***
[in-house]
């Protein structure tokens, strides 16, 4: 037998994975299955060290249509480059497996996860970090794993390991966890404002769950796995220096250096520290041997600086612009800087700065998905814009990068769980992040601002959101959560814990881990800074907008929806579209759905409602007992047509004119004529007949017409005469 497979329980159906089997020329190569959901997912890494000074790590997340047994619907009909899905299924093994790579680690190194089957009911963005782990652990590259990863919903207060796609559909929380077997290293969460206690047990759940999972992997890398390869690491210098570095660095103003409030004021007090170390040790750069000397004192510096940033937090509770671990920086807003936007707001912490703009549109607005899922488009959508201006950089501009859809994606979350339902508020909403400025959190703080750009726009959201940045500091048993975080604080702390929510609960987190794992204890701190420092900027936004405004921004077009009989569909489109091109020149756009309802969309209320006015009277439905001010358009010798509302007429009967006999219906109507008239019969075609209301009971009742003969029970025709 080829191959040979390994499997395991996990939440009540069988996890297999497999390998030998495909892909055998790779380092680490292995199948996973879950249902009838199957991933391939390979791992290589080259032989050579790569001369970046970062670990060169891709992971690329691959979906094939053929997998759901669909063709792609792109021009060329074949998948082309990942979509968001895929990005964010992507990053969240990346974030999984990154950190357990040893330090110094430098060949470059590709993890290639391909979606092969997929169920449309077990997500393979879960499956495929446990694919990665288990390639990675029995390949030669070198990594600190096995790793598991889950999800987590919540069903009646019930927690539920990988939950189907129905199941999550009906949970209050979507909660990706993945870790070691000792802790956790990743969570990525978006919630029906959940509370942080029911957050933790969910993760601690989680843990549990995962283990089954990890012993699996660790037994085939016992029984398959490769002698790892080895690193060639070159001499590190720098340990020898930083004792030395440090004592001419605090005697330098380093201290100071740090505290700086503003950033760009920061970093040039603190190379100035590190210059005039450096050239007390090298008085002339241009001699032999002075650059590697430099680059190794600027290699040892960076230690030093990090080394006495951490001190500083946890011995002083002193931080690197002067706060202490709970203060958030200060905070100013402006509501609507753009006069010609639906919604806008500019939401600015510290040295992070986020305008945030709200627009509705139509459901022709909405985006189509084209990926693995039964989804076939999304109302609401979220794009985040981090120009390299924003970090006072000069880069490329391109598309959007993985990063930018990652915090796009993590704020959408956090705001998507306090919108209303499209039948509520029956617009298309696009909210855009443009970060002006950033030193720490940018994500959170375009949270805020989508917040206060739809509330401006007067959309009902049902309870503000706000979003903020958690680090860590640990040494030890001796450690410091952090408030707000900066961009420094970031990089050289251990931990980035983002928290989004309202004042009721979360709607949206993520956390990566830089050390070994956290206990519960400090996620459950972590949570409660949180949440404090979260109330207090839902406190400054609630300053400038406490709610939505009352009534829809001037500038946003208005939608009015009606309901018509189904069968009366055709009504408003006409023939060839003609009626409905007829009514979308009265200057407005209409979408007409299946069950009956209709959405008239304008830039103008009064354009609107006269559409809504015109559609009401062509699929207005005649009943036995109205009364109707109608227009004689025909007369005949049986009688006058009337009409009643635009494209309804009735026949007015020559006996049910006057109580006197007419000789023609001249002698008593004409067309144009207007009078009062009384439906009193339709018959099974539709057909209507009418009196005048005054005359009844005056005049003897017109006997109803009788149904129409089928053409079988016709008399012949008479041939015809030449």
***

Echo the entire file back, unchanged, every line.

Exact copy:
[in-house]
């Protein structure tokens, strides 16, 4: 037998994975299955060290249509480059497996996860970090794993390991966890404002769950796995220096250096520290041997600086612009800087700065998905814009990068769980992040601002959101959560814990881990800074907008929806579209759905409602007992047509004119004529007949017409005469 497979329980159906089997020329190569959901997912890494000074790590997340047994619907009909899905299924093994790579680690190194089957009911963005782990652990590259990863919903207060796609559909929380077997290293969460206690047990759940999972992997890398390869690491210098570095660095103003409030004021007090170390040790750069000397004192510096940033937090509770671990920086807003936007707001912490703009549109607005899922488009959508201006950089501009859809994606979350339902508020909403400025959190703080750009726009959201940045500091048993975080604080702390929510609960987190794992204890701190420092900027936004405004921004077009009989569909489109091109020149756009309802969309209320006015009277439905001010358009010798509302007429009967006999219906109507008239019969075609209301009971009742003969029970025709 080829191959040979390994499997395991996990939440009540069988996890297999497999390998030998495909892909055998790779380092680490292995199948996973879950249902009838199957991933391939390979791992290589080259032989050579790569001369970046970062670990060169891709992971690329691959979906094939053929997998759901669909063709792609792109021009060329074949998948082309990942979509968001895929990005964010992507990053969240990346974030999984990154950190357990040893330090110094430098060949470059590709993890290639391909979606092969997929169920449309077990997500393979879960499956495929446990694919990665288990390639990675029995390949030669070198990594600190096995790793598991889950999800987590919540069903009646019930927690539920990988939950189907129905199941999550009906949970209050979507909660990706993945870790070691000792802790956790990743969570990525978006919630029906959940509370942080029911957050933790969910993760601690989680843990549990995962283990089954990890012993699996660790037994085939016992029984398959490769002698790892080895690193060639070159001499590190720098340990020898930083004792030395440090004592001419605090005697330098380093201290100071740090505290700086503003950033760009920061970093040039603190190379100035590190210059005039450096050239007390090298008085002339241009001699032999002075650059590697430099680059190794600027290699040892960076230690030093990090080394006495951490001190500083946890011995002083002193931080690197002067706060202490709970203060958030200060905070100013402006509501609507753009006069010609639906919604806008500019939401600015510290040295992070986020305008945030709200627009509705139509459901022709909405985006189509084209990926693995039964989804076939999304109302609401979220794009985040981090120009390299924003970090006072000069880069490329391109598309959007993985990063930018990652915090796009993590704020959408956090705001998507306090919108209303499209039948509520029956617009298309696009909210855009443009970060002006950033030193720490940018994500959170375009949270805020989508917040206060739809509330401006007067959309009902049902309870503000706000979003903020958690680090860590640990040494030890001796450690410091952090408030707000900066961009420094970031990089050289251990931990980035983002928290989004309202004042009721979360709607949206993520956390990566830089050390070994956290206990519960400090996620459950972590949570409660949180949440404090979260109330207090839902406190400054609630300053400038406490709610939505009352009534829809001037500038946003208005939608009015009606309901018509189904069968009366055709009504408003006409023939060839003609009626409905007829009514979308009265200057407005209409979408007409299946069950009956209709959405008239304008830039103008009064354009609107006269559409809504015109559609009401062509699929207005005649009943036995109205009364109707109608227009004689025909007369005949049986009688006058009337009409009643635009494209309804009735026949007015020559006996049910006057109580006197007419000789023609001249002698008593004409067309144009207007009078009062009384439906009193339709018959099974539709057909209507009418009196005048005054005359009844005056005049003897017109006997109803009788149904129409089928053409079988016709008399012949008479041939015809030449």